Giving Back for All Ages

  Since I literally have the most creative, brightest, college students in the world, I've asked them to join Upcycled Education and blog with me.  Please welcome, student blogger:  Kim.  You might remember her from her maiden post here.

About Kim:
I am a parent, educator-in-training, COG Kids Contributor, recycler of almost everything, self-proclaimed artist, craver of all things hot, really awful singer, & very loyal friend.  I'd like to add, Kim is an amazing student. A-MA-ZING.

Kim, take it away...

Thinking about Martin Luther King, Jr. made me think about this….

As a teacher-in-training, I believe creating a sense of community in the classroom is important.  But, what about getting our students to think about their actual community, and getting them involved in giving back? I believe that giving back to our community through volunteering time, donating goods, and cooperative collaboration creates not only better, stronger communities, but better citizens of our planet. 

Further, I believe that everyone, no matter their age, gender, race, or socioeconomic status, has the capacity to make meaningful contributions to the community.  That being said, here are a few ways to get your students psyched about making their community a better place to live:
  • Keep a shredder in your classroom and shred all of your class’s scrap paper.  Local animal shelters and rescues use shredded paper (no staples please!) for bedding.  Drop off the bags monthly “in honor of” whichever students have a birthday that month.
  • Make stuff, sell it, and use the money for more fun stuff!  For example, I plan on teaching science.  Perhaps, in one of my environmental lessons, I can incorporate rain and the use of rain barrels to conserve and repurpose water.  Then, my students and I can build a handful of rain barrels (maybe with donated or reclaimed supplies) and either donate the rain barrels or sell them.  We can use the money to fund more awesome science lessons and projects.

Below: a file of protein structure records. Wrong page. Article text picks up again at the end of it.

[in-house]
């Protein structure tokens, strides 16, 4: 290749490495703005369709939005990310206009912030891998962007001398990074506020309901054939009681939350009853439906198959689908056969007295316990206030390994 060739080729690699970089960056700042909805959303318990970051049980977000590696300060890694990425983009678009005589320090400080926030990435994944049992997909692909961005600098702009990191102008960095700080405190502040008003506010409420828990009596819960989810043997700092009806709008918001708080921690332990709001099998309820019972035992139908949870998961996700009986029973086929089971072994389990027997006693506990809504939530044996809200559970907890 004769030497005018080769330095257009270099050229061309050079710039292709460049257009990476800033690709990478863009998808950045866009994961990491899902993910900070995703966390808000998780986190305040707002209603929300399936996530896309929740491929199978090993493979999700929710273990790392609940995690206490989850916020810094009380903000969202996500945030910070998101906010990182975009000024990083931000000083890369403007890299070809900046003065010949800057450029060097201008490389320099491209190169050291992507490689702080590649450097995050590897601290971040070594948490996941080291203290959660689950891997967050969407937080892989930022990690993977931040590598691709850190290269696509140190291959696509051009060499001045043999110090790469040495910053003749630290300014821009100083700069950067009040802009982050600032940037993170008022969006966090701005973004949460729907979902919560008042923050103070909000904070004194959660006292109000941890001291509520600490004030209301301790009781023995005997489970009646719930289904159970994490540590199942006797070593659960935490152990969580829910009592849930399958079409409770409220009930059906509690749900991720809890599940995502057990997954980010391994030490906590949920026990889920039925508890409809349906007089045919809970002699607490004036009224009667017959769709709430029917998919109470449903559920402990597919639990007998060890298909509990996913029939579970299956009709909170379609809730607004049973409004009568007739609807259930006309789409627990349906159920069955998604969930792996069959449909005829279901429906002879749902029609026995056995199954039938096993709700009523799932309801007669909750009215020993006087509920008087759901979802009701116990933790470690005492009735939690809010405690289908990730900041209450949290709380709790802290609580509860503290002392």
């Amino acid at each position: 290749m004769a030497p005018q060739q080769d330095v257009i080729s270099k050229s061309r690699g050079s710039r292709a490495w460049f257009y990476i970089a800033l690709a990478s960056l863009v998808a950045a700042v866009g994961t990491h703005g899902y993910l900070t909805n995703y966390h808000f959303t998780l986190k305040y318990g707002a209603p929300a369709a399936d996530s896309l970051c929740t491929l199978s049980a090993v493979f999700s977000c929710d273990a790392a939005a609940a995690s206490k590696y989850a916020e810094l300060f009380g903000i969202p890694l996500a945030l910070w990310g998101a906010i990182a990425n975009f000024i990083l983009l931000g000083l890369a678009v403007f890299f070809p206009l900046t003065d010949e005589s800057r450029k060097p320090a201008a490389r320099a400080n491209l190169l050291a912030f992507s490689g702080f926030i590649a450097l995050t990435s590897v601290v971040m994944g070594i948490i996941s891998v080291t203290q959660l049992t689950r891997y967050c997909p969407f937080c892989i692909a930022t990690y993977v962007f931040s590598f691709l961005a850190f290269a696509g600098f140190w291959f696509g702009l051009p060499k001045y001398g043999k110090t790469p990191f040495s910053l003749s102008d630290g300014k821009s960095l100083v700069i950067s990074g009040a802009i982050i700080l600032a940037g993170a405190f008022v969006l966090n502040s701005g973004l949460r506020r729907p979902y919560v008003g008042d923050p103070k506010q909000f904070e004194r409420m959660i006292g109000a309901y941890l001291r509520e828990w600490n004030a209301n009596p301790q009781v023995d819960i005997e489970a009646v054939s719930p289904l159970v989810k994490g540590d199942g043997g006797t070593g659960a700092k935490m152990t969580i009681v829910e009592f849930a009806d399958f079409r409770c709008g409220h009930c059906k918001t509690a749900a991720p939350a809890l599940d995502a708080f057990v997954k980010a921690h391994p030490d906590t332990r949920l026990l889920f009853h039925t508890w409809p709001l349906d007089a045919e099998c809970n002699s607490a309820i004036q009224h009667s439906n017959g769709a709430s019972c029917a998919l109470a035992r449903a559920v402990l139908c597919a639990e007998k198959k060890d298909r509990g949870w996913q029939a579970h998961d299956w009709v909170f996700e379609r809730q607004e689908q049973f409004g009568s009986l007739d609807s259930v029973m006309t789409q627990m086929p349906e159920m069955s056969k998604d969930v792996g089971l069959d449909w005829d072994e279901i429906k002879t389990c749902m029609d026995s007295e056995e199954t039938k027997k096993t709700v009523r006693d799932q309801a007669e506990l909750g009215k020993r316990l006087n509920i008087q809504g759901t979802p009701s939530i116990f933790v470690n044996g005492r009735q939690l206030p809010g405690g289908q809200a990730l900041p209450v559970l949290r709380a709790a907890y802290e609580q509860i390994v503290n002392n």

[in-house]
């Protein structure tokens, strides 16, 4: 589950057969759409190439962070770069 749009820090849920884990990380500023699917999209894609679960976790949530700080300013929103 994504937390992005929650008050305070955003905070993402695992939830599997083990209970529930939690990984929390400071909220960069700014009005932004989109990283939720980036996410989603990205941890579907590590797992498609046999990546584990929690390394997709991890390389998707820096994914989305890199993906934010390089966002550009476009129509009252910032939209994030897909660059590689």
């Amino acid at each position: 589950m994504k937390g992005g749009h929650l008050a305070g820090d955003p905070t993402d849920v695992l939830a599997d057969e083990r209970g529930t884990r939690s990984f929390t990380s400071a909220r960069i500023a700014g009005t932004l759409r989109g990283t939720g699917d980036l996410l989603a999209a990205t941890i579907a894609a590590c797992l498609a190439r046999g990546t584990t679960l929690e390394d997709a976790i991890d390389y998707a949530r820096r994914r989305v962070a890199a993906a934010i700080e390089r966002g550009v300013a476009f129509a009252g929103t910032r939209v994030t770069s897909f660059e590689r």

• Create a community garden.   Start the seeds and nurture them in class, then they can be transplanted.  Even if you do not have a plot of land for a garden, container gardening is really convenient.  Encourage any student who wants to take any seedlings home to do so and to document the plant in its new environment.  OR donate the small plants to a local organization or community garden.
  • Keep your students informed of ways that they can volunteer in their community.  For example, I am a contributing member of Chesapeake Outdoor Group for Kids (COG Kids).  In addition to lots of fun events, we also host a few volunteer days throughout the year, such as bagged lunch assemblies for a local shelter, our Earth Day weeding and gardening at a local non-profit, and a beach clean up at a local park. 
  • Check your local and state volunteer networks to find creative ideas.  In Maryland, this is a great one here; most states have something similar.
Kim, thank you for reminding us that people of any age can give back.  Upcyclists, how do you plan to "give back" for 2012?  Leave your ideas and comments below.
As always, Kim, you are talented and bright.  I can't wait for you to have your own classroom of students!
Best,
Jen



2 comments:

  1. I cut/pasted the below excerpt from the picknic site, just FYI: Liz T. EDU 214


    Take heed! Picnik is closing this April!

    Picnik is moving its easy yet powerful photo editing tools to Google+. But Picnik doesn't end until our last day of April 19, 2012.

    So in the meantime enjoy all of the Picnik features, including Picnik Premium, for free!

    ReplyDelete
  2. Liz - I know. I am a bit saddened by the Picnik news. Susan from Crafterhours has assured me Google has a "creative kit" in the works, though, to take Picnik's place.

    Whew,
    Jen

    ReplyDelete